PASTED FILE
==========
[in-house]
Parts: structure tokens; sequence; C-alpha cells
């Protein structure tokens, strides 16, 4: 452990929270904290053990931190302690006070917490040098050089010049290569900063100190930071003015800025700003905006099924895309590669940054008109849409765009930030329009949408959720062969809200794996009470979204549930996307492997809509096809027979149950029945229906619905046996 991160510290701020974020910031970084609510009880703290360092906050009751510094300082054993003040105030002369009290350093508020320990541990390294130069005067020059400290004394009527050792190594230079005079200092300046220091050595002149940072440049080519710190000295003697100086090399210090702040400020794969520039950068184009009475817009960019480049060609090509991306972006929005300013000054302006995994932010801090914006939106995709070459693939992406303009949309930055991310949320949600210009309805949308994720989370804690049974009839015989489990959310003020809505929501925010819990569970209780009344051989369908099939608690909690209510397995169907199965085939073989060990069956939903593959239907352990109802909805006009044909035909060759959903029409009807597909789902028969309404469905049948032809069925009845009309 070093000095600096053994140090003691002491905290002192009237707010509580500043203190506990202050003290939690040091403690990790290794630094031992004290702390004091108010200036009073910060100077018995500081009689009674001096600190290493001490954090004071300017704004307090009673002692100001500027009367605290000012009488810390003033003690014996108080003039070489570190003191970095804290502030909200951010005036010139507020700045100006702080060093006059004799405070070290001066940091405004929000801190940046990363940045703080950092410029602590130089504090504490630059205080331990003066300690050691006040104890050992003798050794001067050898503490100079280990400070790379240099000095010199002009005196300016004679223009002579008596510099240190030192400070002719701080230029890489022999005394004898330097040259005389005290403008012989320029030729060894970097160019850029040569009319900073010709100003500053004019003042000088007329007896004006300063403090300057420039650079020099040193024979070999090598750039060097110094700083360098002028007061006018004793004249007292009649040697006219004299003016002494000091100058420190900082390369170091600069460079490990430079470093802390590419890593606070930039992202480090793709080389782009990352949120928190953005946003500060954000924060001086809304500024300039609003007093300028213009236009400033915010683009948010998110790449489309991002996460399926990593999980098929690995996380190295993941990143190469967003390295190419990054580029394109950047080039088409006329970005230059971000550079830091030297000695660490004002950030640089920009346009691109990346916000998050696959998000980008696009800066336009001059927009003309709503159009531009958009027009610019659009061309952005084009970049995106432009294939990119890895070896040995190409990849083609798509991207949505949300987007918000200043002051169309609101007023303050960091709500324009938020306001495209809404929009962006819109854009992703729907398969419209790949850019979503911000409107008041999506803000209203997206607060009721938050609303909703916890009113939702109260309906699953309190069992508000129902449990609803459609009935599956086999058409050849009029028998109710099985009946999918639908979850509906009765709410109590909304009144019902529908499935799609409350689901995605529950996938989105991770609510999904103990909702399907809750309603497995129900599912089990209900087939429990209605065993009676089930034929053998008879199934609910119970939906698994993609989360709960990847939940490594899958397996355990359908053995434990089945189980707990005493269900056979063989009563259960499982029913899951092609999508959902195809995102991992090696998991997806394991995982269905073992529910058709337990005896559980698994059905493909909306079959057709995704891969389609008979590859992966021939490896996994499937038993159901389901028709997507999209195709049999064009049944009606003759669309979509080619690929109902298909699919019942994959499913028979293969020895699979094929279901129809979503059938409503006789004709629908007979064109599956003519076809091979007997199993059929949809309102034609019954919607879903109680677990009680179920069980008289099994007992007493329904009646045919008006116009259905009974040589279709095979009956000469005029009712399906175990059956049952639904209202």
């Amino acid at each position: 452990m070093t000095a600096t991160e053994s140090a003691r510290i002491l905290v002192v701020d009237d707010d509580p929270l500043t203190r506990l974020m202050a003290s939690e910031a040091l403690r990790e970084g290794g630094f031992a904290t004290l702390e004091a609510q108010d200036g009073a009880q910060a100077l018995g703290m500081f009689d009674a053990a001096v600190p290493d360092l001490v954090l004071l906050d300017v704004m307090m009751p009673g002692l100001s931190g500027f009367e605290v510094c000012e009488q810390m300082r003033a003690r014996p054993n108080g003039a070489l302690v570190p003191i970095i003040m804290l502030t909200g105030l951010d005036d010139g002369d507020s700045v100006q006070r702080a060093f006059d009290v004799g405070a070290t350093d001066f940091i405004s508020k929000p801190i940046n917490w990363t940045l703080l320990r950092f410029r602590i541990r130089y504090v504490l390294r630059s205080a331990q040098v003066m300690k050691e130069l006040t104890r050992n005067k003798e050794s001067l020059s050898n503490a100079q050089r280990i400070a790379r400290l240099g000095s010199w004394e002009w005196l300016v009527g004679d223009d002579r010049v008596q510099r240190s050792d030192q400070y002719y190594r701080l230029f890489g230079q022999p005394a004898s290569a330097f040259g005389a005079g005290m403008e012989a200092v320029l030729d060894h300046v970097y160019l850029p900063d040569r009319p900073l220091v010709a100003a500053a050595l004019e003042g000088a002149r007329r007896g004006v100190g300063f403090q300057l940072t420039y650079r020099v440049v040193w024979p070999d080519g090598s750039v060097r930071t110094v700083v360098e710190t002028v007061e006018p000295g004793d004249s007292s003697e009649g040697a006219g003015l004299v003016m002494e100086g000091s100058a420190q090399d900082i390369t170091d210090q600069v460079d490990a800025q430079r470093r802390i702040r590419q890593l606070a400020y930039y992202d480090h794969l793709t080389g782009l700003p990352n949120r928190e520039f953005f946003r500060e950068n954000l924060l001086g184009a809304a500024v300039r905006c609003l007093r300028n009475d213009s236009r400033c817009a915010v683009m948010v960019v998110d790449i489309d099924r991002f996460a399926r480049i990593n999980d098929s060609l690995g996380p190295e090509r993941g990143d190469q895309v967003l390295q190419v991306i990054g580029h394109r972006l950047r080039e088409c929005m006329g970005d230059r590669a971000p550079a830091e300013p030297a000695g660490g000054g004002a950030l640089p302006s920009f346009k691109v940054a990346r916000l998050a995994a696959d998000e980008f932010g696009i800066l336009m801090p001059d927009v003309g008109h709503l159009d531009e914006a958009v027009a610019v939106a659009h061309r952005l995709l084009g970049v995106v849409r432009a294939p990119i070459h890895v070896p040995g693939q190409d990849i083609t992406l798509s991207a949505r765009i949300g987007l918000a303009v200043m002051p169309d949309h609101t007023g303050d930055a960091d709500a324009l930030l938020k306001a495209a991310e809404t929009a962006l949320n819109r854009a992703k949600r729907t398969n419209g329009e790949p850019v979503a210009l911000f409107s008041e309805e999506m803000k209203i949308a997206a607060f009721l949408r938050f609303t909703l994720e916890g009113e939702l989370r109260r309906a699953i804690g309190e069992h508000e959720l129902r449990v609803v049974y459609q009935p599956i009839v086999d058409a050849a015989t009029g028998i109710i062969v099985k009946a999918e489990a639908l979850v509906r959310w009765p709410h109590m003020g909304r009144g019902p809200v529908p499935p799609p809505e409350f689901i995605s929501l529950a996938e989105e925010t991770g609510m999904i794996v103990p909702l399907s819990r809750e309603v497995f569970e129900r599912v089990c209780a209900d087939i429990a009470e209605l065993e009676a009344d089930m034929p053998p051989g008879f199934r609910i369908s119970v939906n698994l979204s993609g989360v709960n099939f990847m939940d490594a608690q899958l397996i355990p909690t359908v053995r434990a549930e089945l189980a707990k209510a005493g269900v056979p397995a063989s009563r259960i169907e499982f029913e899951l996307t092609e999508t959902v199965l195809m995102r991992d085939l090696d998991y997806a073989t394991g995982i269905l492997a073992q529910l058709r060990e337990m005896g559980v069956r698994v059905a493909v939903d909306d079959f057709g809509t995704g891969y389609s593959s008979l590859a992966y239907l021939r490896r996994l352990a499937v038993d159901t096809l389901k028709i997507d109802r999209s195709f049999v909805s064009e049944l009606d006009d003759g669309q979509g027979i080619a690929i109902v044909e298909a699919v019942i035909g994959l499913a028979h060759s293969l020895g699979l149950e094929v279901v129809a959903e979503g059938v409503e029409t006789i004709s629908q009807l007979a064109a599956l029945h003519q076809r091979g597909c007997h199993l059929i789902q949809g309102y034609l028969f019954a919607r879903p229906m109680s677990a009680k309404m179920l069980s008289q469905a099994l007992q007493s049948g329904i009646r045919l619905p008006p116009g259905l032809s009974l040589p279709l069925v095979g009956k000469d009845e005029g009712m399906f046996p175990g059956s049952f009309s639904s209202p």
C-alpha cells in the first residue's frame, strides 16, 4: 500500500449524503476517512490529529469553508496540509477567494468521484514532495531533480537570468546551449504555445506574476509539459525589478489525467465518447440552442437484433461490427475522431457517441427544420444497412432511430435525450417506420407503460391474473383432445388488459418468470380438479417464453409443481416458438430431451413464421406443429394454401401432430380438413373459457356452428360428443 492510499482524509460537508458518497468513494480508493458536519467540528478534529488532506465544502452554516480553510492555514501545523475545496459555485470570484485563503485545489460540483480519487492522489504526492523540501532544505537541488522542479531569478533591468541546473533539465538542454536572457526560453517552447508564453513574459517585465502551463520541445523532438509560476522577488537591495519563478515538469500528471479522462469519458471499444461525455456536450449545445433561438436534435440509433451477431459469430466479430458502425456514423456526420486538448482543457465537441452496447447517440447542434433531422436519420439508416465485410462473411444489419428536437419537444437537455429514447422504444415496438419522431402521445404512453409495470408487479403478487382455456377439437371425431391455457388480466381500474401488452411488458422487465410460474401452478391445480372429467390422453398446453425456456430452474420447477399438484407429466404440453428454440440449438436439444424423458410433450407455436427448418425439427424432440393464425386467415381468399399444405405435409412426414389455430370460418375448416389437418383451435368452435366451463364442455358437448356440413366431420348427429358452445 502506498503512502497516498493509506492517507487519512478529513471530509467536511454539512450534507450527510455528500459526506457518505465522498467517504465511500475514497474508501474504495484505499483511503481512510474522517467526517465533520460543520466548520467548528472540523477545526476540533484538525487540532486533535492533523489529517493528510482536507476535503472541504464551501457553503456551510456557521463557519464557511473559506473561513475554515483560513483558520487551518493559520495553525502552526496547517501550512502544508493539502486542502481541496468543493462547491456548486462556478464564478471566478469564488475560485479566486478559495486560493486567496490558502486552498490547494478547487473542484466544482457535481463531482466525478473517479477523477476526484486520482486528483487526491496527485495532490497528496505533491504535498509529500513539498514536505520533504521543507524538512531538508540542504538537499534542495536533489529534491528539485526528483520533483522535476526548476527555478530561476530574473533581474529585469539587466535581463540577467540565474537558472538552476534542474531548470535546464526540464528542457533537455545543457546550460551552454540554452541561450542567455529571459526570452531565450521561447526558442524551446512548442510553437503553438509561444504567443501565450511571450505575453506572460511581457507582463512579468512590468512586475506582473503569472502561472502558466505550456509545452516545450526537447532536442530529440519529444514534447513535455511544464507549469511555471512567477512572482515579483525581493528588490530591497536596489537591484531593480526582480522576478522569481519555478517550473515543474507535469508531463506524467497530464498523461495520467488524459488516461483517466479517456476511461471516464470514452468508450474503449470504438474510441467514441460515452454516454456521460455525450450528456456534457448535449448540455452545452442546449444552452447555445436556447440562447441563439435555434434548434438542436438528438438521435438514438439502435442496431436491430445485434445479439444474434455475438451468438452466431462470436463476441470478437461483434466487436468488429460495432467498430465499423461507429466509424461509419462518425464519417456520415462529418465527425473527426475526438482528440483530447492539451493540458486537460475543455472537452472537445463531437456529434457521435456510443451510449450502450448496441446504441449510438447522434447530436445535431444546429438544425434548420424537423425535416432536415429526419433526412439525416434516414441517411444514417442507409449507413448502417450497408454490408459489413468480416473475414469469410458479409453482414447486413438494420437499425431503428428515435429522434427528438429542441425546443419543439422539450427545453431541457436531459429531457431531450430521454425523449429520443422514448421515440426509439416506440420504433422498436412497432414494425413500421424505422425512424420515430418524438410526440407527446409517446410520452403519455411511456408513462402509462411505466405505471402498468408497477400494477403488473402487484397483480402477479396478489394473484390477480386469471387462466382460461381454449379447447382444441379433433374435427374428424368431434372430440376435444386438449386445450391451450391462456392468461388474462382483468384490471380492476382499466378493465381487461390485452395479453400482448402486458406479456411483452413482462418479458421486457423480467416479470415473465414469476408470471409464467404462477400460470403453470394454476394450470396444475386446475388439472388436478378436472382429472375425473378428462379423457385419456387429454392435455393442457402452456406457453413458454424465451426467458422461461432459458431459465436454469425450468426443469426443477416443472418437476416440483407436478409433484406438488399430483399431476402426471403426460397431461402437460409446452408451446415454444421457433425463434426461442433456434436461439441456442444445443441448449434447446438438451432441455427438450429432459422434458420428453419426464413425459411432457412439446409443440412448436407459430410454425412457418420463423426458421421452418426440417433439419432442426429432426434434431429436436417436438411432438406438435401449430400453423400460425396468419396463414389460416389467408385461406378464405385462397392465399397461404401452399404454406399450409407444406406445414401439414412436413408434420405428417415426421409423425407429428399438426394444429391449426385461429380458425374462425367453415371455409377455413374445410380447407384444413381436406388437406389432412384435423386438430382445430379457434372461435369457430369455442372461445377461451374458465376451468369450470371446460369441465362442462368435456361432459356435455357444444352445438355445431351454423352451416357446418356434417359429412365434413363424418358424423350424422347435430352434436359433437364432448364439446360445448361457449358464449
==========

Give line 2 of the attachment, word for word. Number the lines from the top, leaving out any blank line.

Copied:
Parts: structure tokens; sequence; C-alpha cells